„The revolutionary and critical thinker is in a certain way always outside of his society while of course he is at the same time also in it.“

—  Erich Fromm

Human Nature and Social Theory (1969)
Context: The revolutionary and critical thinker is in a certain way always outside of his society while of course he is at the same time also in it. That he is in it is obvious, but why is he outside it? First, because he is not brainwashed by the ruling ideology, that is to say, he has an extraordinary kind of independence of thought and feeling; hence he can have a greater objectivity than the average person has. There are many emotional factors too. And certainly I do not mean to enter here into the complex problem of the revolutionary thinker. But it seems to me essential that in a certain sense he transcends his society. You may say he transcends it because of the new historical developments and possibilities he is aware of, while the majority still think in traditional terms.

„Man can never stand still. He must find solutions to this contradiction, and ever better solutions to the extent to which reality enables him.“

—  Erich Fromm

Human Nature and Social Theory (1969)
Context: One will be conducive to cooperation and solidarity another social structure to competition, suspiciousness, avarice; another to child-like receptiveness, another to destructive aggressiveness. All empirical forms or human needs and drives have to be understood as results of the social practice (in the last analysis based on the productive forces, class structure, etc., etc.) but they all have to fulfill the functions which are inherent in man’s nature in general, and that is to permit him to relate himself to others and share a common frame of reference, etc. The existential contradiction within man (to which I would now add also the contradiction between limitations which reality imposes on his life, and the virtually limitless imagination which his brain permits him to follow) is what I believe to be one of the motives of psychological and social dynamics. Man can never stand still. He must find solutions to this contradiction, and ever better solutions to the extent to which reality enables him.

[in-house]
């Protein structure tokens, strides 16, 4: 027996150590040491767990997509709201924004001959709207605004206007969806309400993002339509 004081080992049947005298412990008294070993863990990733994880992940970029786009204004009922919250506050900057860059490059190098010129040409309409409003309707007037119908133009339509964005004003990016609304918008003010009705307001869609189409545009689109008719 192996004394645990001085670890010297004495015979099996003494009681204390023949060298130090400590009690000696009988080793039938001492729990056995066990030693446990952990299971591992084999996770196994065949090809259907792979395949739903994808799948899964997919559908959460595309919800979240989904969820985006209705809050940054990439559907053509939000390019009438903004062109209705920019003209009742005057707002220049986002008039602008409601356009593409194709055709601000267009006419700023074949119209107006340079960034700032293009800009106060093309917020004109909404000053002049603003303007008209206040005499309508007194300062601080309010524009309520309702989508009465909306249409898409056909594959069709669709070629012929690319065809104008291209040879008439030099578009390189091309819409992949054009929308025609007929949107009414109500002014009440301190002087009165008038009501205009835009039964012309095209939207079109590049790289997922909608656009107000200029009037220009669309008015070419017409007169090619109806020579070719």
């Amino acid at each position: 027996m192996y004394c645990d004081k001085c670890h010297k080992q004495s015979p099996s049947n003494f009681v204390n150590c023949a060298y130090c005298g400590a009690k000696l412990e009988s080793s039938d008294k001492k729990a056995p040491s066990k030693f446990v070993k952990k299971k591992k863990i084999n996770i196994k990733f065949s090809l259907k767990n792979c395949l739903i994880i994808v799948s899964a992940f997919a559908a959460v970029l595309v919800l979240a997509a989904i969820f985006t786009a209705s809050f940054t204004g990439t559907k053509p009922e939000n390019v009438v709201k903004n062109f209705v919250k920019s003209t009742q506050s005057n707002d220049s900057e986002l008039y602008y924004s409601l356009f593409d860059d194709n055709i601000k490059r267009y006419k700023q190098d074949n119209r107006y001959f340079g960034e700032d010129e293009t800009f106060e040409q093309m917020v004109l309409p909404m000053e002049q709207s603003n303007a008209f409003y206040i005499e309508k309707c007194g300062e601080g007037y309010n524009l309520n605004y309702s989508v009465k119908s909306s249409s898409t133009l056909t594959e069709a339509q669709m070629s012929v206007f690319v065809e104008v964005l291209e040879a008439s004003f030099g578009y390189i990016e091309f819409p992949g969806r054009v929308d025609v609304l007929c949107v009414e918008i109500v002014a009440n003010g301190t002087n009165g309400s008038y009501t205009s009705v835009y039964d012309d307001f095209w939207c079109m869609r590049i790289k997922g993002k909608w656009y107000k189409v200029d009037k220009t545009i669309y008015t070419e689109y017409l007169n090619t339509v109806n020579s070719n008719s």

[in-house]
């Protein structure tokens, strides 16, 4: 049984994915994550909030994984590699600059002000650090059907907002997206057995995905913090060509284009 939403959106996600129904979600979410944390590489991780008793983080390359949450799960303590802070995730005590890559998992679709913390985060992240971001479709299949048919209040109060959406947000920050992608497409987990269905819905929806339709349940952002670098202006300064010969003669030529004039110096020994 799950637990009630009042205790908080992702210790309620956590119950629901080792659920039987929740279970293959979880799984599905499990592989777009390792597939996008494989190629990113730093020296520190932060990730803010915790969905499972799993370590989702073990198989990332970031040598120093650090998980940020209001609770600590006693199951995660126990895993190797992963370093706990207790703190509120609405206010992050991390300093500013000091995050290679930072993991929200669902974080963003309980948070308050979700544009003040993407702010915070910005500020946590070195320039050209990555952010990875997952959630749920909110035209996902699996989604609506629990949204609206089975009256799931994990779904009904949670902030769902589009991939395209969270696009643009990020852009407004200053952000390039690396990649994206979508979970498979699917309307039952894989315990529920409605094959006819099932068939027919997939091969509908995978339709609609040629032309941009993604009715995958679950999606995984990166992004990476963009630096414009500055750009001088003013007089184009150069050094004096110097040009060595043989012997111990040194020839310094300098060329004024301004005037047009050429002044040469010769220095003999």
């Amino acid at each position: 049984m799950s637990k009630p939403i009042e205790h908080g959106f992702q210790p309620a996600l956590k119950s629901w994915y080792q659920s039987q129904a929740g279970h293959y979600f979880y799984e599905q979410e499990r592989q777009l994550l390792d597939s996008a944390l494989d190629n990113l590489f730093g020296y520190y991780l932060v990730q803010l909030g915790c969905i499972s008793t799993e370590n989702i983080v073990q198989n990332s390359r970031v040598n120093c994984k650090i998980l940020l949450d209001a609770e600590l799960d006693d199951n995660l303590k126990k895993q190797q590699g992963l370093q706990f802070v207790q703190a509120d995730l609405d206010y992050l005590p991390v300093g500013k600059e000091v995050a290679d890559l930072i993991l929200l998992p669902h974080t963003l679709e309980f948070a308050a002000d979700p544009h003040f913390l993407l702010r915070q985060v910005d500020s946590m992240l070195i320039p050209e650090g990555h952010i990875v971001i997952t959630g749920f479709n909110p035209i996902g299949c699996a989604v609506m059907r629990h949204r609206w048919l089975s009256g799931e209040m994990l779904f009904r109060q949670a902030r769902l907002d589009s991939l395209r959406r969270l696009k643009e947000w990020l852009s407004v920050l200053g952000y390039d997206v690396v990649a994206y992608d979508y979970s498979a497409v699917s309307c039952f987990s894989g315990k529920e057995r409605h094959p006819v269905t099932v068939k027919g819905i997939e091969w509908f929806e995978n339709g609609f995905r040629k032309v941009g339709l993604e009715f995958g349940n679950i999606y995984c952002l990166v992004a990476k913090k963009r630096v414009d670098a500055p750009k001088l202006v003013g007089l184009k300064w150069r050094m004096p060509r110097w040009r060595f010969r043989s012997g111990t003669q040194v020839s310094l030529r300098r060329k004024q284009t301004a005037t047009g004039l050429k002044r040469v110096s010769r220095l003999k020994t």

The question then arises whether there is an optimal solution which can be inferred from man’s nature, and which constitutes a potential tendency in man. I believe that such optimal solutions can be inferred from the nature of man, and I have recently found it quite useful to think in terms of what in sociology and economy is now often called »system analysis«. One might start with the idea, in the first place, that human personality — just like society — is a system, that is to say, that each part depends on every other, and no part can be changed unless all or most other parts are also changed. A system is better than chaos. If a society system disintegrates or is destroyed by blows from the outside the society ends in chaos, and a completely new society is built upon its ruins, often using the elements of the destroyed system to build the new. That has happened many times in history. But, what also happens is that the society is not simply destroyed but that the system is changed, and a new system emerges which can be considered to be a transformation of the old one.

„I believe that the experience of love is the most human and humanizing act that it is given to man to enjoy and that it, like reason, makes no sense if conceived in a partial way.“

—  Erich Fromm

Credo (1965)
Context: I believe that love is the main key to open the doors to the "growth" of man. Love and union with someone or something outside of oneself, union that allows one to put oneself into relationship with others, to feel one with others, without limiting the sense of integrity and independence. Love is a productive orientation for which it is essential that there be present at the same time: concern, responsibility, and respect for and knowledge of the object of the union.
I believe that the experience of love is the most human and humanizing act that it is given to man to enjoy and that it, like reason, makes no sense if conceived in a partial way.

„Optimism is an alienated form of faith, pessimism an alienated form of despair.“

—  Erich Fromm

Source: The Anatomy of Human Destructiveness (1973), p. 483
Context: Optimism is an alienated form of faith, pessimism an alienated form of despair. If one truly responds to man and his future, ie, concernedly and "responsibly." one can respond only by faith or by despair. Rational faith as well as rational despair are based on the most thorough, critical knowledge of all the factors that are relevant for the survival of man.

„To have faith in the possibility of love as a social and not only exceptional-individual phenomenon, is a rational faith based on the insight into the very nature of man.“